CAREER TOPIC: ILLUSTRATOR
Introduce students the career options of the art and design field.
Provided with multiple lectures, examples, study guides, guided practices and student resources, the students will be able to demonstrate an understanding of the art and design careers, by producing various portfolio based projects the demonstrate the skills and knowledge established by the Program Of Study, to a task completion rate of 80% or higher after 2 years in the program.
Program Of Study Requirements:
101 - Identify career paths within the vocational profession.
102- List occupational requirements.
103 - Demonstrate research and organizational skills.
009001 13.1.11 A. Relate careers to individual interests, abilities, and aptitudes.
009002 13.1.11 B. Analyze career options based on personal interests, abilities, aptitudes, achievements, and goals.
009003 13.1.11 C. Analyze how the changing roles of individuals in the workplace relate to new opportunities within career choices.
009024 13.3.11 D. Develop a personal budget based on career choice.
How Do I Become a Professional Illustrator or Artist?
Learn how to become a professional illustrator. Research the education, career requirements and experience required for starting a career as a professional illustrator.
Should I Become a Professional Illustrator or Artist?
Professional illustrators are fine artists who produce pictures found in books and publications. With the advancement in technology, illustrators can use computer software programs to create images through techniques like drawing and stenciling.
An illustrator is considered a special type of fine artist. Fine artists are employed by businesses, or work for themselves. Artists that are self-employed create their own schedules, but weekend and evening hours are common. Freelance artists need to promote and advertise their business, and there could be time lapses between clients. Thus, they have less job security than artists hired by a company. Talent, experience, and illustration skills are preferred over education; however, enrolling in a formal training program helps individuals improve their artistic abilities and provides them with portfolio, art samples.
Degree Level - High school diploma or equivalent, many fine artists pursue an undergraduate or graduate degree
Degree Field - Fine arts, illustration, multimedia or another related arts program
Experience - Two to five years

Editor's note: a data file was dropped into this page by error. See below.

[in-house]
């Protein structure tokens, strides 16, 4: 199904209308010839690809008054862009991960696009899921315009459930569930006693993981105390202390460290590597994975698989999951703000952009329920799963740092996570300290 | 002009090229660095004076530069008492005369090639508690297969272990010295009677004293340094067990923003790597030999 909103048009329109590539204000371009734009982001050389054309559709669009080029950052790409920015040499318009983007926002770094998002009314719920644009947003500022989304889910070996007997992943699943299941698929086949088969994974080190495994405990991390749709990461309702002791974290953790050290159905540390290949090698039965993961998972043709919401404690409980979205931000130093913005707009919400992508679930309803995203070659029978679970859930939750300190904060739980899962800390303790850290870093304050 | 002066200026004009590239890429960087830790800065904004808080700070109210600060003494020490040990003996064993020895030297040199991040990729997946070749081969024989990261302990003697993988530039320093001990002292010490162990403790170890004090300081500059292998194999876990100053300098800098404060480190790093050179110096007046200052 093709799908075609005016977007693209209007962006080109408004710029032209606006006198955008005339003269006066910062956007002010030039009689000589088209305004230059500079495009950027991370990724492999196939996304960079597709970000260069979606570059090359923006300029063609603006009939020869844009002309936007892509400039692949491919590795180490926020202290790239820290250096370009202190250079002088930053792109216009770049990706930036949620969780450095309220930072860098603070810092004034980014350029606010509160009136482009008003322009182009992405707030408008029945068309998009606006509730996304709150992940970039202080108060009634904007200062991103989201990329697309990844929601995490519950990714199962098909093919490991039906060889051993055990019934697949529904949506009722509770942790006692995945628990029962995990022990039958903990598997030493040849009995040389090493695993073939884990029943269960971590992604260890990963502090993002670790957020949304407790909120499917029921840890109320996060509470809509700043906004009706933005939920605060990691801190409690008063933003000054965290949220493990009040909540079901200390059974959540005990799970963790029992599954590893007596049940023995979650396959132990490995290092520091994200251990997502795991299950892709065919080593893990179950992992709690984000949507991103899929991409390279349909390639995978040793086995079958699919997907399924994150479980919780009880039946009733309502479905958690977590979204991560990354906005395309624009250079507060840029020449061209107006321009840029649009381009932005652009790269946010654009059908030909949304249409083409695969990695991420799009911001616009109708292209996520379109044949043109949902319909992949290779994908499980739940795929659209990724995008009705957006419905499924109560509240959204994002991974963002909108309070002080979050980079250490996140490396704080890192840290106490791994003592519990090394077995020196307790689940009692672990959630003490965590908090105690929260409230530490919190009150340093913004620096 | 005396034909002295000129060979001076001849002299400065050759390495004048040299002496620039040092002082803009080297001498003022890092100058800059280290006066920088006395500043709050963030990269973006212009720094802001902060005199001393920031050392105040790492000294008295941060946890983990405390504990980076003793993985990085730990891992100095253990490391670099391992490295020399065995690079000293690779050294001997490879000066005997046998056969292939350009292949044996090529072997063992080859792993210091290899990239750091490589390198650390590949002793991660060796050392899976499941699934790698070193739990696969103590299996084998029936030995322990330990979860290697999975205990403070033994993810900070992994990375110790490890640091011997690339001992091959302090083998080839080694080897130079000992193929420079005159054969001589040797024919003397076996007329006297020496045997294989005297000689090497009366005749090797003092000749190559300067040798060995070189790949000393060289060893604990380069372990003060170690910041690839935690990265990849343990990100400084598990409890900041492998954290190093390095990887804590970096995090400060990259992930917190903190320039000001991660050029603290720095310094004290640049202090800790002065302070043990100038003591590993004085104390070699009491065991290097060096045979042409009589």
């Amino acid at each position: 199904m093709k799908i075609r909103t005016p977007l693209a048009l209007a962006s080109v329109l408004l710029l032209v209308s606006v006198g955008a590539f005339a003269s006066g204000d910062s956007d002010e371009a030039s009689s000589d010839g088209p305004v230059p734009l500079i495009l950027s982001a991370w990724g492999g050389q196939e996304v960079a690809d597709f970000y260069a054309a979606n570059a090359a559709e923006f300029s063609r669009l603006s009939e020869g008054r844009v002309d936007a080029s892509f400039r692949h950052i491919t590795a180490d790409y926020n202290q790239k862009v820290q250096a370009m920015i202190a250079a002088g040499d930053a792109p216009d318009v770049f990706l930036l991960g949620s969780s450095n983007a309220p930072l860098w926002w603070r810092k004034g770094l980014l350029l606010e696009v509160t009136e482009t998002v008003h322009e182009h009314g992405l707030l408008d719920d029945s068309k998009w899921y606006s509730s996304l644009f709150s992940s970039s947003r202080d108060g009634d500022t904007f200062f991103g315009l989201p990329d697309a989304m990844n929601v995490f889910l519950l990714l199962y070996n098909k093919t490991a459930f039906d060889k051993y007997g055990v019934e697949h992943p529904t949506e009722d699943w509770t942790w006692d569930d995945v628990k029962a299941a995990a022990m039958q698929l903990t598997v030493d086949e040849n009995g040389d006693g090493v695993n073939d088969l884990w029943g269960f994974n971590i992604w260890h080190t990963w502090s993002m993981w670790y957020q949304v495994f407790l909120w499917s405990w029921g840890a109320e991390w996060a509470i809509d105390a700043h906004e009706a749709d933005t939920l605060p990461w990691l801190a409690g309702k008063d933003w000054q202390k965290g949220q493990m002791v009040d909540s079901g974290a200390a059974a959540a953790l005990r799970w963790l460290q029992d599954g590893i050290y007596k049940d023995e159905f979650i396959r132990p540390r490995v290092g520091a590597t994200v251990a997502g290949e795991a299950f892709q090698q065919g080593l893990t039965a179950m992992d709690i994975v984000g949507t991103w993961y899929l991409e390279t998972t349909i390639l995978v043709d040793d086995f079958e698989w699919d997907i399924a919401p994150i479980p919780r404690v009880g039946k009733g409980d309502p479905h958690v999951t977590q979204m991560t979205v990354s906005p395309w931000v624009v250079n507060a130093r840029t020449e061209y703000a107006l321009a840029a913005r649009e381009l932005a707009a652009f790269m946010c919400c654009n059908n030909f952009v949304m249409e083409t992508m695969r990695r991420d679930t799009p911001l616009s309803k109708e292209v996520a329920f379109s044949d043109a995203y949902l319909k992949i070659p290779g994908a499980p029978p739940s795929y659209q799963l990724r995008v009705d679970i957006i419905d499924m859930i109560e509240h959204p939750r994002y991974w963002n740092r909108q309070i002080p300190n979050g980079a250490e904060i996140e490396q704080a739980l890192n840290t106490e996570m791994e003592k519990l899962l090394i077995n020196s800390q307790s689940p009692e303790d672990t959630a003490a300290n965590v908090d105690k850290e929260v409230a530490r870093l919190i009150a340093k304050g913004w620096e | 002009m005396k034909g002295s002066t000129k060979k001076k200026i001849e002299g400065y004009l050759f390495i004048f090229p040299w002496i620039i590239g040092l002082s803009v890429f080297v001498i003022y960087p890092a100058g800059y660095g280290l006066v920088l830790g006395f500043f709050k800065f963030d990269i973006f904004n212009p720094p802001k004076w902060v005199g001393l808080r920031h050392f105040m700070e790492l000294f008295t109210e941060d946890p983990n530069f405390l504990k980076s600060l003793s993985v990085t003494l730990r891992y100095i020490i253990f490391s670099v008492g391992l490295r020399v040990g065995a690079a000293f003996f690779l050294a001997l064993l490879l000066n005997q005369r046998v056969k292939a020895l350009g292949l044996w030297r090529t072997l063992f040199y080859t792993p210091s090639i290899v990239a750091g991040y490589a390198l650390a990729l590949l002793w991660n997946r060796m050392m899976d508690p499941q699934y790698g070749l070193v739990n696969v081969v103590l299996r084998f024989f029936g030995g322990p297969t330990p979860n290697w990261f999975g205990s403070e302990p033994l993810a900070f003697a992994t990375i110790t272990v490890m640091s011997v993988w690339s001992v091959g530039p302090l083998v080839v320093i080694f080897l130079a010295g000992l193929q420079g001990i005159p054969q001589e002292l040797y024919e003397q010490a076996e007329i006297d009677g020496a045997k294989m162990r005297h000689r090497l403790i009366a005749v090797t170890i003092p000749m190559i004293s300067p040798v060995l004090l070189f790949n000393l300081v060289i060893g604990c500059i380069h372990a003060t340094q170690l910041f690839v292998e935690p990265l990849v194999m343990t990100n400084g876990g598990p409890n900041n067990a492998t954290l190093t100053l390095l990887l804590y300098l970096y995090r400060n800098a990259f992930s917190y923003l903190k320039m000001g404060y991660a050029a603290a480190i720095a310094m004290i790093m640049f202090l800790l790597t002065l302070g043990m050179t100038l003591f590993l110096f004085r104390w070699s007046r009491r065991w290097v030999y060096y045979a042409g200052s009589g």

Creative and artistic ability, manual dexterity to create illustrations, interpersonal skills for marketing, proficient in illustration software programs like Adobe Illustrator and InDesign
$43,890 per year (Median salary for all fine artists, including painters, sculptors, and illustrators
Sources: iSeek.org, Monster.com Job postings (August 2012), U.S. Bureau of Labor Statistics (BLS)
Step 1: Learn to Draw or Create Images
Before considering formal training or even thinking about a career as a professional illustrator or artist, artists must learn how to draw. Artists and illustrators often develop a personal style. Whether it is through a sketchbook or computer illustration program, learning how to draw and create images will be an essential part of becoming an artist.
Assemble a portfolio. Some formal training programs require applicants to submit a portfolio for admission consideration. Artwork done at school or home can be used to represent an artist's best work and talent.
Step 2: Consider Formal Training Program
Fine artists, including illustrators, generally pursue formal training programs to improve artistic skills and career prospects. Undergraduate and graduate programs like a Bachelor of Fine Arts or Master or Fine Arts are available to teach students about drawing, the history of art and 3D illustration. Students take elective courses to learn how to draw human figures, create children's illustrations, develop book illustrations, and use computer art programs. The work completed in these courses is ideal for inclusion in an artist's portfolio.
Consider medical illustration training. Studying medical illustration at the graduate level can help increase job opportunities, according to the BLS. Medical illustration master's degree programs teach illustrators how to develop detailed images of various living organisms and medical procedures.
Step 3: Look for Employment Opportunities
Career opportunities are available in a variety of industries, and illustrators can find employment creating drawings for greeting companies, publishers and engineering companies. Recent graduates can search for employment through job postings and submit their portfolios for review. Illustrators may also need to continue drawing to keep their skills up-to-date while they look for a job.
Consider self-employment. To be successful as a self-employed illustrator it's a good idea to specialize in a field like cartoons or children's books. A freelancer has to constantly search for new projects, but once the artist establishes a reputation it's easier to keep regular clients and attract new ones.